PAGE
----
26 Oct 2017
UNLOC project receiver is simpler and cheaper, requiring just a quarter of the detectors used in conventional devices.
Consistent high-speed broadband connectivity is the UCL claim for its new receiver technology that enables dedicated data transmission rates of more than 10,000 megabits-per-second (equivalent to 1.25 gigabytes) for a super-fast but low-cost broadband connection,potentially to every home.Lead researcher Dr Sezer Erkılınç of UCL’s Electronic & Electrical Engineering department, commented, “UK broadband speeds are woefully slow compared to many other countries, but this is not a technical limitation.”
He explained why such a significant upgrade is necessary: “Although 300 Mb/s may be available to some, average UK speeds are currently just 36 Mb/s. By 2025, average speeds over 100 times faster will be required to meet increased demands for bandwidth-hungry applications such as ultra-high definition video, online gaming, and the Internet of Things.”
“The future growth in the number of mobile devices, coupled with the promise of 5G to enable new services via smart devices, means we are likely to experience bandwidth restrictions; our new optical receiver technology will help combat this problem.”
The scientists from the UCL Optical Networks Group and the University of Cambridge have developed a new, simplified receiver for use in optical access networks – the links connecting internet subscribers to their service providers. The project has been funded by EPSRC’s UNLOC Programme and Huawei Technologies. The group’s work has recently been published in Nature Communications.
UCL’s Dr Sezer Erkılınç.
Co-author and Head of the Optical Networks Group, Professor Polina Bayvel continued, “To maximise the capacity of optical fiber links, data is often transmitted multiplexed using different wavelengths. Ideally, we’d dedicate a wavelength to each subscriber to avoid the bandwidth sharing between the users.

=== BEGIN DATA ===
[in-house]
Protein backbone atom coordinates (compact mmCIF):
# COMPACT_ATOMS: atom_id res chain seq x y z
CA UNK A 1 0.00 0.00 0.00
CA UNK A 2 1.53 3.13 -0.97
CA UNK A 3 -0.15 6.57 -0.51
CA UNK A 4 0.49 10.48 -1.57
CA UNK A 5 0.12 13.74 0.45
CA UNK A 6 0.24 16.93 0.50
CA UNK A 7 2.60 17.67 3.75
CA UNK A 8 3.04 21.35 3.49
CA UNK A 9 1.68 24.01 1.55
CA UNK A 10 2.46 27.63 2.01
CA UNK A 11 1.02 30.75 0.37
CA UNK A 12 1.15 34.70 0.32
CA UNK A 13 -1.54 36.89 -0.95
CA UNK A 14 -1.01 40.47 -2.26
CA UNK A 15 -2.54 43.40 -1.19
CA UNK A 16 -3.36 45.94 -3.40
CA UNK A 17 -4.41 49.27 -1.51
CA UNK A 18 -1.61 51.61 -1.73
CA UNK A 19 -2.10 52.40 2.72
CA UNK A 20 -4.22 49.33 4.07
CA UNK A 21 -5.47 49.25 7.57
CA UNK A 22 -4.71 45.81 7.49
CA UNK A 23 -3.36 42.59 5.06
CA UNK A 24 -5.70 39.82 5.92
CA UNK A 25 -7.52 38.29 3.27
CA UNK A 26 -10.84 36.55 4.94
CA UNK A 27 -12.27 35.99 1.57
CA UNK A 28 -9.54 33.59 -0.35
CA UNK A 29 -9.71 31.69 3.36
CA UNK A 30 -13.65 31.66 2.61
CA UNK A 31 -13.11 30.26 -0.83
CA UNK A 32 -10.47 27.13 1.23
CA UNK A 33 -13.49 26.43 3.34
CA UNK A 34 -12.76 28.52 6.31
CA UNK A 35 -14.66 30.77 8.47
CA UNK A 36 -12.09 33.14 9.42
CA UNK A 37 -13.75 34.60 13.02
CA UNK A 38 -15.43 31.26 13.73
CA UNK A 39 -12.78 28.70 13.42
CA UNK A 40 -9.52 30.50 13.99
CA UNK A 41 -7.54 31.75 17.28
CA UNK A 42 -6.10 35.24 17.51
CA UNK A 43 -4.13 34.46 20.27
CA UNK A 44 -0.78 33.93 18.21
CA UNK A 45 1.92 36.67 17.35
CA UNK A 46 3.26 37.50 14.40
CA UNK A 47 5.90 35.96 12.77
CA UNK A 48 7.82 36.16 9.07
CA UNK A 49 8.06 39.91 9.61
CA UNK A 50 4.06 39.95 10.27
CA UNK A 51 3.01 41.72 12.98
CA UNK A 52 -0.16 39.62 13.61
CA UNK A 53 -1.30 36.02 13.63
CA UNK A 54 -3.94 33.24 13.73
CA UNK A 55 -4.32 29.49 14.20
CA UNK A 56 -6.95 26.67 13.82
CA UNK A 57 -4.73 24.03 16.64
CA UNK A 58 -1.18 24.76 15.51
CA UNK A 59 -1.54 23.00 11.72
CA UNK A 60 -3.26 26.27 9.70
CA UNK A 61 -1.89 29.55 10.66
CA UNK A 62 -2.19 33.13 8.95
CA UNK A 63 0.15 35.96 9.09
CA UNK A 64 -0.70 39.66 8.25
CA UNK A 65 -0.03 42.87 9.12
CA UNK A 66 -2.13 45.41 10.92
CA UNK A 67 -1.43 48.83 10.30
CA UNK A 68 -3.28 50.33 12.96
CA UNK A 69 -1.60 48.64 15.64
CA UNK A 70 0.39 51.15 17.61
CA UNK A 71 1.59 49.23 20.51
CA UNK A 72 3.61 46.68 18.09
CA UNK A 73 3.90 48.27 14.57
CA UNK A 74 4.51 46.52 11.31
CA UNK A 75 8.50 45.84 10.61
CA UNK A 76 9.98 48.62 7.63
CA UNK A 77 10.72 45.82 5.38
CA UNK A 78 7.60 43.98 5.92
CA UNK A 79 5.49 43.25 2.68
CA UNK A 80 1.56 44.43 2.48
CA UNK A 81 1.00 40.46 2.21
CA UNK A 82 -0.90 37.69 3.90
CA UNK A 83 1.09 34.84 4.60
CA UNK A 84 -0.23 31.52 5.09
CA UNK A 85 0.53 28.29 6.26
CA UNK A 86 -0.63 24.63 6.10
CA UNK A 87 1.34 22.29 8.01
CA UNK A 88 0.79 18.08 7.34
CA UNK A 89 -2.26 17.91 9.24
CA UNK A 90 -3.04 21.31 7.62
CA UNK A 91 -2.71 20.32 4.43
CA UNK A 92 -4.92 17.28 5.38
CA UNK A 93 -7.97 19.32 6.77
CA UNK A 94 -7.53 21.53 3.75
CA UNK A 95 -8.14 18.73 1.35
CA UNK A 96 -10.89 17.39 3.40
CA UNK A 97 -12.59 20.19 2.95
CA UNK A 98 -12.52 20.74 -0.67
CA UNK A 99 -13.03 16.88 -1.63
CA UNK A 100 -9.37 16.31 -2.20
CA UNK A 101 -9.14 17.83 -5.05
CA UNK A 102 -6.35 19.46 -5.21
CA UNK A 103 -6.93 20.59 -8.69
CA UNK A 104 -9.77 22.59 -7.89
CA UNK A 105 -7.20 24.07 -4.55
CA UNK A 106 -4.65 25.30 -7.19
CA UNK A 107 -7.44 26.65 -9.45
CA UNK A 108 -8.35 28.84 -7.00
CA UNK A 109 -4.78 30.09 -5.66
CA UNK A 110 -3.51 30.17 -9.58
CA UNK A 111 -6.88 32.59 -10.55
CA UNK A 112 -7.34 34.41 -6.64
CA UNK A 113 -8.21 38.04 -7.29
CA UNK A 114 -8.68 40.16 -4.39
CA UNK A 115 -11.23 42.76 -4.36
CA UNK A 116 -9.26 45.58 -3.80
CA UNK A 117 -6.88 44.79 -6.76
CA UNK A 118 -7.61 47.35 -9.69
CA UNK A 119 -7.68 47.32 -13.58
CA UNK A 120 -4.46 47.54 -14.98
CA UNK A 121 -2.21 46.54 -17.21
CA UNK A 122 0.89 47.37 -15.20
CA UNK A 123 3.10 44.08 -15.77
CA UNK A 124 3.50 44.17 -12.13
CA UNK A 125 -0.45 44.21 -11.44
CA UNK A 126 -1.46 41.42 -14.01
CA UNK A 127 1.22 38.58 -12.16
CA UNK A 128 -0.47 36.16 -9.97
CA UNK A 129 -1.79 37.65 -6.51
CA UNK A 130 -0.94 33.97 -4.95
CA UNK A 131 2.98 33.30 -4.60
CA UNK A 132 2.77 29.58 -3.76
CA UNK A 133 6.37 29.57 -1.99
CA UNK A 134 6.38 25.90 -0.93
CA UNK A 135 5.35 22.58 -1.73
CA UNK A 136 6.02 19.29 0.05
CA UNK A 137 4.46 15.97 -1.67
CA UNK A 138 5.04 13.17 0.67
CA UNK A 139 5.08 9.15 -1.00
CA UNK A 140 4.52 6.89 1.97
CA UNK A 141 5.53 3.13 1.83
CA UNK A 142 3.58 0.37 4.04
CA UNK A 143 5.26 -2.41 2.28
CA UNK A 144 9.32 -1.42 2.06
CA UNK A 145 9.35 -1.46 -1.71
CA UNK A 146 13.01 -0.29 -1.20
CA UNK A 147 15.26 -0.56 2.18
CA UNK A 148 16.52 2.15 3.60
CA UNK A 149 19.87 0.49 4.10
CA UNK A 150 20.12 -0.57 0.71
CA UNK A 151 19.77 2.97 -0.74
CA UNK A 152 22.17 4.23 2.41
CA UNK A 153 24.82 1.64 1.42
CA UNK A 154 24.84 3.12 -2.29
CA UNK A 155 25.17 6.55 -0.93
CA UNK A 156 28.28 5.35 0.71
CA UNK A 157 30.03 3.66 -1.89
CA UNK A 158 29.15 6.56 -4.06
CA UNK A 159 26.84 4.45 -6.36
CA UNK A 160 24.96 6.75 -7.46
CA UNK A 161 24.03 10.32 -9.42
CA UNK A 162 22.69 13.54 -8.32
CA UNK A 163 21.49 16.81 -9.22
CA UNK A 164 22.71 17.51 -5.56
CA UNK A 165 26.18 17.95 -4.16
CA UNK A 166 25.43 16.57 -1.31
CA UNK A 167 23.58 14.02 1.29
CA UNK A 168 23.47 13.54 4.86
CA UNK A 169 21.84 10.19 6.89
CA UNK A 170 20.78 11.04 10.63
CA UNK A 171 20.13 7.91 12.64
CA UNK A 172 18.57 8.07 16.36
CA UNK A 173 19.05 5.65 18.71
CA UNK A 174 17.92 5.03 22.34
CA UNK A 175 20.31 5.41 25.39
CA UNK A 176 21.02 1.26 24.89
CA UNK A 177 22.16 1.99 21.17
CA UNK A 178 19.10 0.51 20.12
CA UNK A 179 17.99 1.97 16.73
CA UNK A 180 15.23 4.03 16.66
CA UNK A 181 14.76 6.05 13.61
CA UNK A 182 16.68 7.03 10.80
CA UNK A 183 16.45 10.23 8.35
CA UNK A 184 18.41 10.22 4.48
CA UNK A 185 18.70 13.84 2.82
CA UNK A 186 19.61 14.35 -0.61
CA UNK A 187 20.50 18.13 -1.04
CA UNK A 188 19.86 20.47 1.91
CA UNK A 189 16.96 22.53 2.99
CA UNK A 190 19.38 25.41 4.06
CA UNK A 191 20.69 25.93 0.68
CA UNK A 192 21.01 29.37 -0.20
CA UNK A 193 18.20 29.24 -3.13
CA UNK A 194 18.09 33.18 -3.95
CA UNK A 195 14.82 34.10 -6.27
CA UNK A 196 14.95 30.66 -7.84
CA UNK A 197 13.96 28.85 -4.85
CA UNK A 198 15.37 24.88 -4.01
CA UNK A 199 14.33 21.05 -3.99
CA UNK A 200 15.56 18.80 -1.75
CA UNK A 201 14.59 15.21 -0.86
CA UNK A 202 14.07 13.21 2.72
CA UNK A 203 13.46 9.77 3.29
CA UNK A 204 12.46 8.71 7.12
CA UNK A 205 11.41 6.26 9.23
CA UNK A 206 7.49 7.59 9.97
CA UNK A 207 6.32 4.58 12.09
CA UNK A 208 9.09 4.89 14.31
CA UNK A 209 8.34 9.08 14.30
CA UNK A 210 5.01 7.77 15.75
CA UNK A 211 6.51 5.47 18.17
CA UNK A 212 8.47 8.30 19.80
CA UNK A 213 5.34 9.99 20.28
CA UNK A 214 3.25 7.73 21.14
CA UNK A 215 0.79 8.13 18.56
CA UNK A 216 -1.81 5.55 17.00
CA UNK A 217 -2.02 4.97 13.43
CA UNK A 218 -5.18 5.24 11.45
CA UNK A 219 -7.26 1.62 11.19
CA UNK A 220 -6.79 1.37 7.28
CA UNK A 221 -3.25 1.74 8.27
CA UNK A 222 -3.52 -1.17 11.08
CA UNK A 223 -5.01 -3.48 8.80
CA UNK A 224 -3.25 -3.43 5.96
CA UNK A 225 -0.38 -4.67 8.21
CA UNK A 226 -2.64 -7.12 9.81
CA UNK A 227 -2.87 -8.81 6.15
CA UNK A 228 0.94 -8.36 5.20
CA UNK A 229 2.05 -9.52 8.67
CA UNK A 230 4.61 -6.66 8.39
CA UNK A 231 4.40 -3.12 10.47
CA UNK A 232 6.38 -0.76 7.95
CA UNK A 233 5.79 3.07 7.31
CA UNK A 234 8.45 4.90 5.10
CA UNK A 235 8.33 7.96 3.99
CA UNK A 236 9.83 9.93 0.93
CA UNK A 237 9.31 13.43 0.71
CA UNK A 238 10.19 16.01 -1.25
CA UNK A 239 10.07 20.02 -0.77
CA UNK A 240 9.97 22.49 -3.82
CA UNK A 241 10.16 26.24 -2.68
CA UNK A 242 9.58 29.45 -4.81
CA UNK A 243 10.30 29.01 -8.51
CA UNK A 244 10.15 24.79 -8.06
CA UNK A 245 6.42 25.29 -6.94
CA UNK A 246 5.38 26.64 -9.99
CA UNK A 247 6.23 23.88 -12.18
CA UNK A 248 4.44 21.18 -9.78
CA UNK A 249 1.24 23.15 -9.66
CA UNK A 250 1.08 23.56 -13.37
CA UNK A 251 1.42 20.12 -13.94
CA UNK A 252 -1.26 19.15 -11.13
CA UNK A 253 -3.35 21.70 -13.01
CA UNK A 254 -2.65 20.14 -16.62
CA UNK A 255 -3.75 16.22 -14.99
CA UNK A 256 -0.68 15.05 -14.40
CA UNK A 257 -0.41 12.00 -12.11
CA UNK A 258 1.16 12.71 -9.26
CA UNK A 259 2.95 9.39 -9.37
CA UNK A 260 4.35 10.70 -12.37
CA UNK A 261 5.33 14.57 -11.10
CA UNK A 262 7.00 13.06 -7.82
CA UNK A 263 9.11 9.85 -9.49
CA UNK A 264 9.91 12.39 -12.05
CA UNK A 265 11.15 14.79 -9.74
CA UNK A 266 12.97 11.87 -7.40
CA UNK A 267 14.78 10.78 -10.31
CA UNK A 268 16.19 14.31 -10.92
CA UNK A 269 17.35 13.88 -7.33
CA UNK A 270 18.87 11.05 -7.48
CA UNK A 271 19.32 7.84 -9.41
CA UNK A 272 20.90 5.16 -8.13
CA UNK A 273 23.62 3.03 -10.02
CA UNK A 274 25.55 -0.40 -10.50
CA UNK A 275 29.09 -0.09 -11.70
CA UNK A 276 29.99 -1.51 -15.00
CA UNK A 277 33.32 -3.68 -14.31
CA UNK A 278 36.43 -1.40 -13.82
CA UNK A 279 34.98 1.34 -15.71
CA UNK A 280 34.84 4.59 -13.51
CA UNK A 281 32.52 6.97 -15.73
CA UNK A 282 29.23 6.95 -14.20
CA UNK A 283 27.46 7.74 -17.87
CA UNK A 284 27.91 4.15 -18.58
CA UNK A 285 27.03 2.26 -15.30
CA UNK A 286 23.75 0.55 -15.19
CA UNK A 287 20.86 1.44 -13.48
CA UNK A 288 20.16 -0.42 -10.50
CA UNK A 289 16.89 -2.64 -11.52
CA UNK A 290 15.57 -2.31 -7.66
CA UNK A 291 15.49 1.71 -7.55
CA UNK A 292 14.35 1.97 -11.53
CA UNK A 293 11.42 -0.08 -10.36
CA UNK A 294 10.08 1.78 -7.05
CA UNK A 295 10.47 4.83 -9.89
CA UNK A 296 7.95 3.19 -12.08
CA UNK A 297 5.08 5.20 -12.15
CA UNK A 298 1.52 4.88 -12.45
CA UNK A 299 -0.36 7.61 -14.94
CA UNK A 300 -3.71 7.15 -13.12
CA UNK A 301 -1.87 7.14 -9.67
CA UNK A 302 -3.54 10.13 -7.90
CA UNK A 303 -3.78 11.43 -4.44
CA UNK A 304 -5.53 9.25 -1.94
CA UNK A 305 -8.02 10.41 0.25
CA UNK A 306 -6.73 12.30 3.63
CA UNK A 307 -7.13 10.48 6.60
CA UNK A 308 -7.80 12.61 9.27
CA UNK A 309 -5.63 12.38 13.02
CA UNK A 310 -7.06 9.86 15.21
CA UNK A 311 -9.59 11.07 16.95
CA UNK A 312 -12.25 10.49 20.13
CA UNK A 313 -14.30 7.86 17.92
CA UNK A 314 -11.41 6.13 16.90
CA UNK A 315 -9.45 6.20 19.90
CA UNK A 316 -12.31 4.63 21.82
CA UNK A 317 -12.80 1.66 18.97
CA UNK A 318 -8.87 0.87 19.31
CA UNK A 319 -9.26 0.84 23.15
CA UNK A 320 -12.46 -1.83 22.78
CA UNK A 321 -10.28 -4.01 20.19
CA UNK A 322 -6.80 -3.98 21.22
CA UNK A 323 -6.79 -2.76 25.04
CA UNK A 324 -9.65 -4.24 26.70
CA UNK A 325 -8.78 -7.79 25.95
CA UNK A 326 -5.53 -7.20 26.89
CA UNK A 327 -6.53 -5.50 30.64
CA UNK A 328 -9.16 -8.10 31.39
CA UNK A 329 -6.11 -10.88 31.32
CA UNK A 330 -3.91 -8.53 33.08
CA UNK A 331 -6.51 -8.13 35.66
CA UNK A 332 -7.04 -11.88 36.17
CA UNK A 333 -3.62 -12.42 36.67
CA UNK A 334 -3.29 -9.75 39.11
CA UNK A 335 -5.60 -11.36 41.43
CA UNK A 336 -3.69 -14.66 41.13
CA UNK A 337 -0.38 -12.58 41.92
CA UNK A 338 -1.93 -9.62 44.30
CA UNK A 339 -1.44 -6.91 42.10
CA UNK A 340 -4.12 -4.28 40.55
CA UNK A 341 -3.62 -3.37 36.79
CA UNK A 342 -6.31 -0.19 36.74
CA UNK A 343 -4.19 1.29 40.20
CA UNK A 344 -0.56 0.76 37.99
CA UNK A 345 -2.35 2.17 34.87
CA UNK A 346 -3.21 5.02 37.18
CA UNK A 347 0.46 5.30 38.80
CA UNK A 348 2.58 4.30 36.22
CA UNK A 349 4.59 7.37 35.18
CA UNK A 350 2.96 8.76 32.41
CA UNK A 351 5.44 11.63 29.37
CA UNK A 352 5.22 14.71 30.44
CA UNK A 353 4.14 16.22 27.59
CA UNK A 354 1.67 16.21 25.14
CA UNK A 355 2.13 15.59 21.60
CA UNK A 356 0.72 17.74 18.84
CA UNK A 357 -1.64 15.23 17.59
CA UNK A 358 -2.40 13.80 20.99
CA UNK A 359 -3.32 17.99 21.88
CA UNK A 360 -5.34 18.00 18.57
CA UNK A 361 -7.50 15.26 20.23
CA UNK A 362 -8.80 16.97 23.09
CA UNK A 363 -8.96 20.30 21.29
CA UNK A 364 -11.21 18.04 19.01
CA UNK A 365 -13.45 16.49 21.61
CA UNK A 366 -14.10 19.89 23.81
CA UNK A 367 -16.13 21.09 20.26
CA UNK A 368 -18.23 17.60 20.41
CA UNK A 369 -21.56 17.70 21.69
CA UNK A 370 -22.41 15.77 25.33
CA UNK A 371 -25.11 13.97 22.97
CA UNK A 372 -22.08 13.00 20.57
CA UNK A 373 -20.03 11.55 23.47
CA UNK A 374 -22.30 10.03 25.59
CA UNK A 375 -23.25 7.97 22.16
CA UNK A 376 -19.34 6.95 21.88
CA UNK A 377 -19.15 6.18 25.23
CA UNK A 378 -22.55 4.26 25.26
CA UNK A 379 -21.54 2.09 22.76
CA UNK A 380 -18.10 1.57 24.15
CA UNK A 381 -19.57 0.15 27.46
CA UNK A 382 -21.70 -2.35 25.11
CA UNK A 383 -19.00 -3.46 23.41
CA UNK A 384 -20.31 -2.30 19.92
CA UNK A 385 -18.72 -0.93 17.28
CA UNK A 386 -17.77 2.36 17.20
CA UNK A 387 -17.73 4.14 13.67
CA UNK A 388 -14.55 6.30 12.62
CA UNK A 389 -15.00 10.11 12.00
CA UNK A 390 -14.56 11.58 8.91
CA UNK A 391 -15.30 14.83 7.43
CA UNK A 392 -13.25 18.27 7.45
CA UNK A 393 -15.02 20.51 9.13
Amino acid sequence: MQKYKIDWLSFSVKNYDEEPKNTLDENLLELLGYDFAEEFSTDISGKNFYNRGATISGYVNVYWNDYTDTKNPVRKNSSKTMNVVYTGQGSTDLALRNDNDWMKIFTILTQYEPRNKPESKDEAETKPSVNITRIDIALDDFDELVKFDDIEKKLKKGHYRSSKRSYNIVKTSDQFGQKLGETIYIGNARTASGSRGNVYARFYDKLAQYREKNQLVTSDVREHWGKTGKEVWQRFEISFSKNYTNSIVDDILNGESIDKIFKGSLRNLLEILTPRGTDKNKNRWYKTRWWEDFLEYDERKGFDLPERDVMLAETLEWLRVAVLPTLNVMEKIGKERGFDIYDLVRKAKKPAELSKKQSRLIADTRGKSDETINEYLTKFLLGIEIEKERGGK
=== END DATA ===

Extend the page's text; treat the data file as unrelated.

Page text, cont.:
Although this is already possible using highly sensitive hardware, known as coherent receivers, these devices are costly and only financially viable in core networks that link countries and cities. Their cost and complexity has so far prevented their introduction into the access networks and limits the support of multi-Gb/s broadband rates available to subscribers.”
The new receiver retains many of the advantages of coherent receivers, but is simpler, cheaper, and smaller, requiring just a quarter of the detectors used in conventional devices. The simplification was achieved by adopting a coding technique to fiber access networks that was originally designed to prevent signal fading in wireless communications. This approach has the additional cost-saving benefit of using the same optical fiber for both upstream and downstream data.
Dr Erkılınç added, “This simple receiver offers users a dedicated wavelength, so user speeds stay constant no matter how many users are online at once. It can co-exist with the current network infrastructure, potentially quadrupling the number of users that can be supported and doubling the network’s transmission distance/coverage.”
The receiver was tested on a dark fiber network installed between Telehouse (in east London), UCL (central London) and Powergate (west London). The team successfully sent data over 37.6 km and 108 km to eight users who were able to download/upload at a speed of at least 10 Gb/s. This is more than 30 times faster than the fastest broadband typically available in the UK, today.
“BT Openreach recently announced that fibre access is a key focus and must improve. With high-capacity broadband a priority for the UK government, we will be working to reduce the electrical power requirements of this technique to make this commercially viable in the nearest future. We believe that it has real potential to provide high-speed broadband connectivity to every home, which will support the growing digitally enabled economy in the years to come,” concluded Professor Bayvel.
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